Monday, February 14, 2011

Bikeless Chronicles, part 1: reading about forbidden love


Padre Alberto's latest book [Amazon link].

Some of you may remember Fr. Alberto Cutié from his extensive media presence on his various radio and television programs in both English and Spanish (and a Twitter feed, too!). Some of you may remember him from the news a couple years ago, when he was caught on the beach with his girlfriend, Ruhama. Subsequently, he left the Catholic church, was received into the Episcopal church, married the lovely Ruhama in the Episcopal church, became a priest in the Episcopal church, and now has a baby daughter!

During part of my bikeless commute, I read his latest book, Dilemma: A Priest's Struggle with Faith and Love. As a self-proclaimed bad Catholic with Episcopal leanings, I was certain I would enjoy the book.

As you can see from the book cover image above, Padre Alberto's distractingly handsome face is all over the front cover of the book, complete with the distinctive white collar and the word DILEMMA printed across his chest. It's not the easiest book to read on public transit in a town with such a strong Catholic history, but I suppose that dealing with difficult or embarrassing issues head-on is part of the point. Additionally, a couple friends and I have started referring to Padre Alberto as Fr. Hottie.

Fr. Hottie skillfully recounts his experience with the baffling hypocrisy of the Roman Catholic hierarchy with regards to its priests' mental and emotional health. Through Fr. Hottie's pretty blue eyes, we see the church as a questionable employer who doesn't quite take care of its employees or clients, whose higher-ups have lost sight of what it's like on the ground, and where a person really can sleep his way to the top.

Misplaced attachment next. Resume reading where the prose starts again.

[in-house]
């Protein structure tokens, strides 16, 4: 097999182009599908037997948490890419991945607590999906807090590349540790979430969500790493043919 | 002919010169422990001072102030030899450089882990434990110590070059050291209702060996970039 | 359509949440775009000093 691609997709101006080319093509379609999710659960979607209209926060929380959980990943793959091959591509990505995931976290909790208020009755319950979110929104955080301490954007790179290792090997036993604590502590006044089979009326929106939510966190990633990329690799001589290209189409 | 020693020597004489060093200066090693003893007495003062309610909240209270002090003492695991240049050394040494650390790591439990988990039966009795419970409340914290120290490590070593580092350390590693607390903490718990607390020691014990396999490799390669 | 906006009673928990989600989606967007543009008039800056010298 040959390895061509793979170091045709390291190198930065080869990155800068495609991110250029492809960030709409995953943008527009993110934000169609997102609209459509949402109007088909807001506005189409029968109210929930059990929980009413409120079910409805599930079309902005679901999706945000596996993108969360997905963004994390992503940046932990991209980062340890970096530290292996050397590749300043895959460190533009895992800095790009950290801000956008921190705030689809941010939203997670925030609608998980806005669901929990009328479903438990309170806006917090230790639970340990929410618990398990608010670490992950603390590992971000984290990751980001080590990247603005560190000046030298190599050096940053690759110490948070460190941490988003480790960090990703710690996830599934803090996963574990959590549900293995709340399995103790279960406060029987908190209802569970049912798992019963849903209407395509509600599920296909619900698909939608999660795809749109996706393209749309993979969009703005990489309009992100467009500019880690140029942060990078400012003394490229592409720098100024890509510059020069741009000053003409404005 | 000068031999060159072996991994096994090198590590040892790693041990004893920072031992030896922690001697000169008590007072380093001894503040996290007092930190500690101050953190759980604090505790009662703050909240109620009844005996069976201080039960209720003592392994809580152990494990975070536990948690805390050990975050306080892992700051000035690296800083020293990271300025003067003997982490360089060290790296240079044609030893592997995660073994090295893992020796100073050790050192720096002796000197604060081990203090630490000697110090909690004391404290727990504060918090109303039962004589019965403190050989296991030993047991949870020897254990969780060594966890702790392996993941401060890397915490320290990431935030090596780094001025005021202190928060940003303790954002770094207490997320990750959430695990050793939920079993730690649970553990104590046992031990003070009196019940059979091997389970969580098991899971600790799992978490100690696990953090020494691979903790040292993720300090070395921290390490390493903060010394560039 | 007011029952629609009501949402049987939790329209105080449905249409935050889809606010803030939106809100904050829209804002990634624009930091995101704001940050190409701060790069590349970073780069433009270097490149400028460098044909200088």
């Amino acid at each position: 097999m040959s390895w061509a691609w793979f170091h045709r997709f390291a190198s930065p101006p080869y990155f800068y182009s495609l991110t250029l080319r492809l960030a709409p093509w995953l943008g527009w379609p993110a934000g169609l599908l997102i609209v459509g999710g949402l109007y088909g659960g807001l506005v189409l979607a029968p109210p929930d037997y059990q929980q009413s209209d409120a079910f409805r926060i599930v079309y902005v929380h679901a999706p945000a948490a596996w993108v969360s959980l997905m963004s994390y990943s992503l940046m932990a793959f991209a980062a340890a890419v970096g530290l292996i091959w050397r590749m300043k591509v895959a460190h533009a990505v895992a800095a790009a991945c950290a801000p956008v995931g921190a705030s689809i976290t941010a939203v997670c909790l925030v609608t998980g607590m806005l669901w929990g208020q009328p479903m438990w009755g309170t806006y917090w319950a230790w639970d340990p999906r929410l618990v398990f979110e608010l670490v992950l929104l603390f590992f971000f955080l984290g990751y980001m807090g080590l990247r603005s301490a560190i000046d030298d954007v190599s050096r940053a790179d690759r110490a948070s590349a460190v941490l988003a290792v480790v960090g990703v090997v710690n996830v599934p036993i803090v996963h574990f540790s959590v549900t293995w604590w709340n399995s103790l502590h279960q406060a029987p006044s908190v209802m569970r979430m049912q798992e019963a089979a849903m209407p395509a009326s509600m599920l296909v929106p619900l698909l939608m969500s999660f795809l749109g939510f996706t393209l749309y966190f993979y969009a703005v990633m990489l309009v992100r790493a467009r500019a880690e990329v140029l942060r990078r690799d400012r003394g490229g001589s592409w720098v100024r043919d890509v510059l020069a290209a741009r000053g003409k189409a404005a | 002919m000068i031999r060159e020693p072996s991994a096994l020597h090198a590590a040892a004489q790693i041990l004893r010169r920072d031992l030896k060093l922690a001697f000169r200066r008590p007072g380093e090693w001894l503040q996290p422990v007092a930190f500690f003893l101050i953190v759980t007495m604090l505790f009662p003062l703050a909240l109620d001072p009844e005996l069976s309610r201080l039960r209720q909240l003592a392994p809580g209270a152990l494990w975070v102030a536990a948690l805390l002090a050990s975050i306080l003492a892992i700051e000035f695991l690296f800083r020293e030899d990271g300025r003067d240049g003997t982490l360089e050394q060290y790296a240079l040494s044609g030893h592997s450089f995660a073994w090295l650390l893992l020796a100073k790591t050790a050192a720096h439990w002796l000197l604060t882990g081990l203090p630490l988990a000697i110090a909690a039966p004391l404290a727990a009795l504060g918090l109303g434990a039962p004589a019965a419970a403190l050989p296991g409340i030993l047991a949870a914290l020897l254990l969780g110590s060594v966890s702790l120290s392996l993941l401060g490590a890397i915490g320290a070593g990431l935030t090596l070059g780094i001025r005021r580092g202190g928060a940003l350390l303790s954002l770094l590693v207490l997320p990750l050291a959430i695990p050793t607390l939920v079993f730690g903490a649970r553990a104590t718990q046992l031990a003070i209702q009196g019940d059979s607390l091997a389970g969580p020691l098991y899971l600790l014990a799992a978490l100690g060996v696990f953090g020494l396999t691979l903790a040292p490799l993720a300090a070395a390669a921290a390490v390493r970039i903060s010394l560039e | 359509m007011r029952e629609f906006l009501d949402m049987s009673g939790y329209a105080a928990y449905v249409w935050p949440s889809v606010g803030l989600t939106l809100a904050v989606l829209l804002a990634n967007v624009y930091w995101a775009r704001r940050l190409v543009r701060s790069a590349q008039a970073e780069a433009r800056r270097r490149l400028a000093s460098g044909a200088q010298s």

Fr. Hottie also documents his ideological shift from Rome to Canterbury, wading through issues including homosexuality, birth control, papal infallibility, and priestly celibacy. The tabloid exposure of his relationship with Ruhama precipitated the final push on the road to Canterbury. For all the support that Fr. Hottie got during the media mayem, he also got a lot of negative fallout about betraying the one true church. This sense of betrayal undoubtedly stems from the spoon-fed propaganda that the Roman Catholic church is the one true church, whereas those Protestants were total jerks about that Reformation thing.

Huh. Aside from the publicity, this sounds a lot like my own ideological struggle and the shit-fit that my parents had when I told them that the husband and I have started attending an Anglo-Catholic church that better fits our ideals and spiritual needs.

I very much enjoyed Fr. Hottie's book. This book was exactly what I needed to read at this point in my spiritual journey. I has given me a lot to think about, especially in the coming weeks, when my husband will be presented to the local Episcopal bishop. Yet for some reason, I still can't quite bring myself to participate in the reception ceremony. Who knows? With Fr. Hottie's book in the back of my mind at next month's ceremony, I may yet change my mind for next year.

Gracias, Padre Alberto.

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